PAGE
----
Within the analysis, there are several key uncertainties that will impact the results. The impact that moving to locational pricing could have on the cost of capital of investing in power generation. Our analysis finds that system cost benefits could be outweighed by modest increases in the cost of capital. Uniform increases of 0.3 to 0.9 percentage points in the cost of capital for all technologies (excluding nuclear) results in a move to locational pricing becoming a net cost to the system.

Additionally, the level of network reinforcement is a key uncertainty that could have a material impact. A delayed build in transmission networks can increase the benefits of moving to locational pricing as more efficient location drives higher benefits in a more constrained network. Our analysis shows that a three-year delay in network build can increase the benefits of moving to locational pricing by 10%.

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What next for REMA?

The latest REMA consultation builds on the existing evidence base and will provide stakeholders with the opportunity to understand the aspects of the proposed reforms that will affect them. There are numerous approaches, modelling scenarios and research reports in the public domain that put forth different views on each element of the programme.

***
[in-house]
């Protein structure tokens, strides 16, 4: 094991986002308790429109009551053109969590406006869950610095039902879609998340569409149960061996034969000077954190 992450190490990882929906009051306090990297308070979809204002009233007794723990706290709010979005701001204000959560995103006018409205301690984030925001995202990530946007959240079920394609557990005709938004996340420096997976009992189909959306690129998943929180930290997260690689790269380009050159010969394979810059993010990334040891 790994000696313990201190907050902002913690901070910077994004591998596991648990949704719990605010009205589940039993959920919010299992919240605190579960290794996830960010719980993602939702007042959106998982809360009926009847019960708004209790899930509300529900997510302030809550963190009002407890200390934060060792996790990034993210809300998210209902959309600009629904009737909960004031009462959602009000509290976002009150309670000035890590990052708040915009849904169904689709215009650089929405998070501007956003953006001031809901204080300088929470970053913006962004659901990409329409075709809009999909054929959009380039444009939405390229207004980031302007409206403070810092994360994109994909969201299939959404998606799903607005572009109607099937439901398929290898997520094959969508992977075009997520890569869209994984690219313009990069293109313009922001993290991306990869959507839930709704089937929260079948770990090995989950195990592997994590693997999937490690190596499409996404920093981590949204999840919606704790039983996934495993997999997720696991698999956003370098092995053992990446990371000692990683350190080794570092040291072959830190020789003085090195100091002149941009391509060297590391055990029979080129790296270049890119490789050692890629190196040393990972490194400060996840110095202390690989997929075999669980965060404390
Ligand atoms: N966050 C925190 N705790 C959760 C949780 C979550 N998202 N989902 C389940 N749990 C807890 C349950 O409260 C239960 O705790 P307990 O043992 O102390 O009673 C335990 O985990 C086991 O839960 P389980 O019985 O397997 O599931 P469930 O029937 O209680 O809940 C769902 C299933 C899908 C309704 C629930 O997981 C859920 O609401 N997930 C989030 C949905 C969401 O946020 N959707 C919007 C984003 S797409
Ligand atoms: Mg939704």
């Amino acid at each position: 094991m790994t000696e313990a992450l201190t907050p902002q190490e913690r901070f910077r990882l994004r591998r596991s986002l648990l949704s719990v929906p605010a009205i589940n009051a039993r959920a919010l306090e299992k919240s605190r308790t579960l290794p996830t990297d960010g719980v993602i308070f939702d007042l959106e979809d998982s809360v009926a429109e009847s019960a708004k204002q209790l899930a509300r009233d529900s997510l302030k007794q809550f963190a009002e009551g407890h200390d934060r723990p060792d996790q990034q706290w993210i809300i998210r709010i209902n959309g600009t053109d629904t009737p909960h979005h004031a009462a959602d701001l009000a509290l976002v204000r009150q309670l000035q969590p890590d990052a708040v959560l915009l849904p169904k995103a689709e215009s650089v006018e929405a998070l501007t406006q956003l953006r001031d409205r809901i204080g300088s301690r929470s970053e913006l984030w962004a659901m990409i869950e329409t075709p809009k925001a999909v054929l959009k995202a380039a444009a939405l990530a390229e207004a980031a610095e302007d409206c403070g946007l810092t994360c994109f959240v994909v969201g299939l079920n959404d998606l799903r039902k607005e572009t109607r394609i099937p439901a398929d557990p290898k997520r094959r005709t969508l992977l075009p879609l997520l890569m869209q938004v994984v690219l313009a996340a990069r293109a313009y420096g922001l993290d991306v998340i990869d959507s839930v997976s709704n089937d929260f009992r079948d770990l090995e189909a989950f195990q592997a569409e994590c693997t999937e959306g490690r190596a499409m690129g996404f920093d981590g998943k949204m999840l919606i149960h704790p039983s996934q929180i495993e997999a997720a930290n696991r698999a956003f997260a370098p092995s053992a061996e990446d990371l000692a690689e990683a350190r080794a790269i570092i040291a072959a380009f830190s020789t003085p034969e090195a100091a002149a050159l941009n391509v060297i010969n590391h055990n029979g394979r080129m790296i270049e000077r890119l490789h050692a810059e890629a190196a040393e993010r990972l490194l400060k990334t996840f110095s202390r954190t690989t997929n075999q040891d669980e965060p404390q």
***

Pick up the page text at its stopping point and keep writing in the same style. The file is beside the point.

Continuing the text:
Despite uncertainty around the final set of reforms that REMA will deliver, we are confident that our report provides a robust base upon which to assess the impacts of LMP, which will be critical to creating a GB electricity market of the future.

REMA is extremely significant for the UK electricity sector – it heralds the first major reform of the electricity market since the changes that brought in the contracts for difference (CfD) regime and the capacity market back in 2013. While implementation will span well into the tenor of the next Government – there will likely be a limited amount of disagreement between the major parties – who have committed to stretching net zero goals – which are themselves the catalyst for the changes on which DESNZ are now consulting. Locational pricing is a critical component of the REMA programme which will impact on the cost of producing (and therefore consuming) electricity for all UK bill payers.


How the options from the first REMA consultation have progressed

Graph illustrating how the options from the first REMA consultation have progressed

Source: Review of Electricity Market Arrangements: second consultation (

Our full report is available to read here

For more insight and guidance, get in touch with Alasdair Grainger or Saloni Kapoor.